It’s one of Ireland’s, and Kerry’s, premier tourist experiences, but I think it’s at its best when tourist season is over and winter foliage dominates the landscape. Pure winter light mixed with the occasional shower – that combination brings out the the kind of colours that stop me in my tracks. From Killarney, the way to the Gap is west from the town on the N72 to Killorglin – just look for the signs.

From the Wishing Bridge

Driving through the Gap of Dunloe is not recommended at any time except winter, and even then caution is advised. That’s because the traditional way of travelling through the gap is by jaunting car, on horseback, on foot, or by bicycle and cars can be a dangerous and unwanted addition. And those – the on-foot or by horseback options – are the best ways of seeing it. If you have a hankering to experience it for yourself, just Google Gap of Dunloe and all the options will present themselves.

This couple from Germany had walked from the Black Valley

Robert and I have driven it twice now, each time in winter, and each time he has dropped me off to walk at my own pace, camera in hand, and picked me up where he can find a lay-by.  We did it earlier this week, having ascertained that sunshine was a possibility (about the best that can be forecast this time of year), and we hit it lucky.

A river runs through it

The Gap is a deep glaciated valley, running north/south between MacGillycuddy’s Reeks and the Purple Mountain – can’t lose with a description that starts off like that! The road runs along the Loe River, which empties eventually into the Laune and thence into Lough Leane, the largest of the Lakes of Killarney.

Auger Lake

Several lakes lie along the course of the river – Black Lake, Cushvally, Auger Lake and Black Lough. The road switches from the west side of the lakes to the east side as you go along, and then back again. The first bridge you cross is the Wishing Bridge – tradition has it that wishes made on this bridge always come true. My highly scientific testing of this assertion confirms the truth of it.

This is Ireland, of course, so no matter how blue the sky you have to expect that it can rain at any moment. True to form, the top of the valley filled with cloud and before I could blink I, and my camera, were being, er, moisturised. The compensation? A rainbow to the north, spanning the Gap.

Is there a hint of a second rainbow? And oops – drops on the lens

The rain didn’t last long – just enough to ensure the air was filled with lots of droplets and vapour to lend extra luminescence to the air – the colours always seem at their most sparkly after a shower.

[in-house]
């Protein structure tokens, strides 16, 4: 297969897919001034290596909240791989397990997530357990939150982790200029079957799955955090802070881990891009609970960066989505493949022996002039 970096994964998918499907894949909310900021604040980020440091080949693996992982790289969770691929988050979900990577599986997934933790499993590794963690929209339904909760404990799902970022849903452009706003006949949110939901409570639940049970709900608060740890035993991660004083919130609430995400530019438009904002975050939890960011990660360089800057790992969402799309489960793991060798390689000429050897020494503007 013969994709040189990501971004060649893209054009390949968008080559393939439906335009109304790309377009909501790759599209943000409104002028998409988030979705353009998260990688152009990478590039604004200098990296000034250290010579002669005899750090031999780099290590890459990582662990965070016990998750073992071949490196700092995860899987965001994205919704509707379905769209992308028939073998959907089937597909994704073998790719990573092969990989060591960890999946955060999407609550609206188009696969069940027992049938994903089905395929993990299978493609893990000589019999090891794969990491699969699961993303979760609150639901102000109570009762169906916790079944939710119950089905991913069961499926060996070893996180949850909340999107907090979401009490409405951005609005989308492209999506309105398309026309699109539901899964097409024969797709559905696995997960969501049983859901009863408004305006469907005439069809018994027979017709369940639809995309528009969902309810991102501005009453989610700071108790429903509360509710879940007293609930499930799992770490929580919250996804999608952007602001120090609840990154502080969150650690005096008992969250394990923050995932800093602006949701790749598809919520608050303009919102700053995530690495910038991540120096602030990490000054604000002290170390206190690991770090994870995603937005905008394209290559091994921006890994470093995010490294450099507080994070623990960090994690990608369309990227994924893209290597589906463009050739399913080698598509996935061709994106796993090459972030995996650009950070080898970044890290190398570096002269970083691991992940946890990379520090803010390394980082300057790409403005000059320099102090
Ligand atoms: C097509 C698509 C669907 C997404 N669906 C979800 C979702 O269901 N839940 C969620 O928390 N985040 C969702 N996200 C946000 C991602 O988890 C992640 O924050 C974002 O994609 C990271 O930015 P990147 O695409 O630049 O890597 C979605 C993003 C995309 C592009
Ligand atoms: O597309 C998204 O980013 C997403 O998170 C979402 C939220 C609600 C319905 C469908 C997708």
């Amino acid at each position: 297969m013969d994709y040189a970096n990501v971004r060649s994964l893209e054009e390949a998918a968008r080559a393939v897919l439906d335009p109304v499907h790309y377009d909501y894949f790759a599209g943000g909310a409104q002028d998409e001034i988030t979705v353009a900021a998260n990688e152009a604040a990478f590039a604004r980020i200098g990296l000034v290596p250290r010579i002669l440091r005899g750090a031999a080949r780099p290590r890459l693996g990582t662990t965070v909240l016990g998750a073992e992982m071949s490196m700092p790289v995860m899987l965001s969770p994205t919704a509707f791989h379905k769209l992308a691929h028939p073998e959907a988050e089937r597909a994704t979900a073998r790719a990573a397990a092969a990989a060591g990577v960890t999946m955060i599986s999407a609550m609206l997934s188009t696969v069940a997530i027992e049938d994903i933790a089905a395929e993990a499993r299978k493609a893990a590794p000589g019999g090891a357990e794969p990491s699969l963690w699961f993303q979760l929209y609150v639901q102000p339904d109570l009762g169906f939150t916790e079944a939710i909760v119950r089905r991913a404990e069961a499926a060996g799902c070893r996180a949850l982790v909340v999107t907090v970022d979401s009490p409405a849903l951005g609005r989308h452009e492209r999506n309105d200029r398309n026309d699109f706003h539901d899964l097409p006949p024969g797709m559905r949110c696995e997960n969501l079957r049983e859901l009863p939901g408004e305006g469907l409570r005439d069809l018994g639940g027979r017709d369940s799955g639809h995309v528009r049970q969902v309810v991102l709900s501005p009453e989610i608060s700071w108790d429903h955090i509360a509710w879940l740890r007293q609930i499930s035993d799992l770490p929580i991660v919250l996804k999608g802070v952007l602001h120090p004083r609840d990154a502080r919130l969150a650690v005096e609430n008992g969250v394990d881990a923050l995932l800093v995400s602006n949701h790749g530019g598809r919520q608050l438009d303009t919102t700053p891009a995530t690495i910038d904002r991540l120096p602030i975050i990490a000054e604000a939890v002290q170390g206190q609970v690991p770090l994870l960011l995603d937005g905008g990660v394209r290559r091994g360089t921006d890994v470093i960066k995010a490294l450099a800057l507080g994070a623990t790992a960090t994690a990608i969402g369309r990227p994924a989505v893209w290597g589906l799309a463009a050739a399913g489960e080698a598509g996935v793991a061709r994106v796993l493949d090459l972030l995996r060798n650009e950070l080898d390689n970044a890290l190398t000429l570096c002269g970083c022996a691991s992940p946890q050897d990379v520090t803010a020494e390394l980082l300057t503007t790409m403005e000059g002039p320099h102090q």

Black Lough – no need to wonder how that name was earned

It was a steep walk to the top of the Gap, and it was hard to keep going when every bend brought fresh temptation to stop and take more photographs as the light shifted and shimmered. The photograph at the top of this post was taken from the highest point.

The Black Valley

Once over the top, the Black Valley opens up before you. This is a walker’s paradise, but also a community, with small farms dotted here and there, a church and a school – surely one of the remotest in Ireland. The landscape softens slightly from the craggy steepness of Dunloe to more rounded valleys and mountains.

You have a choice now to carry on West along the interior of the Iveragh Peninsula, but we had to head for home so we joined the N71 at Moll’s Gap where a welcome coffee awaited in the excellent Avoca Cafe.

A road through the Black Valley

Next time, I think we will do this by the traditional horse-drawn method, and return to Killarney by boat from Lord Bandon’s Cottage. Perhaps even in the summer – I wonder how it will look then.

Looking back at the Gap of Dunloe from Moll’s Gap

Revealing Rock Art: 150 Years of Images

This week a powerful image from Ken Williams of Shadows and Stone (copyrighted, used with permission) lit up the Irish Rock Art Facebook Page (180,000 people had seen it at last count, and it’s been shared more than 1500 times). The photograph, taken with Ken’s signature blend of natural and artificial light, was of a stone in Kerry often known as the Staigue Bridge Rock Art, although technically it’s in the townland of Liss.

As it turns out, this is one of the best-documented rock art panels in Ireland, with images dating from the middle of the nineteenth century to the present day.

Taken on a recent visit to Liss/Staigue Bridge Rock Art site. This is probably what a casual visitor will see. Can you make out any carvings?